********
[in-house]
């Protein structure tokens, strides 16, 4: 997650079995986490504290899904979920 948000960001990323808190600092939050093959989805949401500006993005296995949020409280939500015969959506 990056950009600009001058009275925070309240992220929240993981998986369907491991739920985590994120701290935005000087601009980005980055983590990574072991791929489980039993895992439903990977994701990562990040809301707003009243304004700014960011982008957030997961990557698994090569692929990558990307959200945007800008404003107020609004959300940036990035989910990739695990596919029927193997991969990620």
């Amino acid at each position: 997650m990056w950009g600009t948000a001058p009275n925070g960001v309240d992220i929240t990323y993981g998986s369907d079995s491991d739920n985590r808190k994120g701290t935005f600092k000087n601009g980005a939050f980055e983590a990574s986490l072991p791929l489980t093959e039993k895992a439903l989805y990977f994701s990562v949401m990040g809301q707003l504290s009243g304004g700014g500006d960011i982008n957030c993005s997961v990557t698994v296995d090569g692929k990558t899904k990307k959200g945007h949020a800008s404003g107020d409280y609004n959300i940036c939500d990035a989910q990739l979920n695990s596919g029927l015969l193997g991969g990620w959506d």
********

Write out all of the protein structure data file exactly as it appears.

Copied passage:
[in-house]
């Protein structure tokens, strides 16, 4: 997650079995986490504290899904979920 948000960001990323808190600092939050093959989805949401500006993005296995949020409280939500015969959506 990056950009600009001058009275925070309240992220929240993981998986369907491991739920985590994120701290935005000087601009980005980055983590990574072991791929489980039993895992439903990977994701990562990040809301707003009243304004700014960011982008957030997961990557698994090569692929990558990307959200945007800008404003107020609004959300940036990035989910990739695990596919029927193997991969990620």
């Amino acid at each position: 997650m990056w950009g600009t948000a001058p009275n925070g960001v309240d992220i929240t990323y993981g998986s369907d079995s491991d739920n985590r808190k994120g701290t935005f600092k000087n601009g980005a939050f980055e983590a990574s986490l072991p791929l489980t093959e039993k895992a439903l989805y990977f994701s990562v949401m990040g809301q707003l504290s009243g304004g700014g500006d960011i982008n957030c993005s997961v990557t698994v296995d090569g692929k990558t899904k990307k959200g945007h949020a800008s404003g107020d409280y609004n959300i940036c939500d990035a989910q990739l979920n695990s596919g029927l015969l193997g991969g990620w959506d």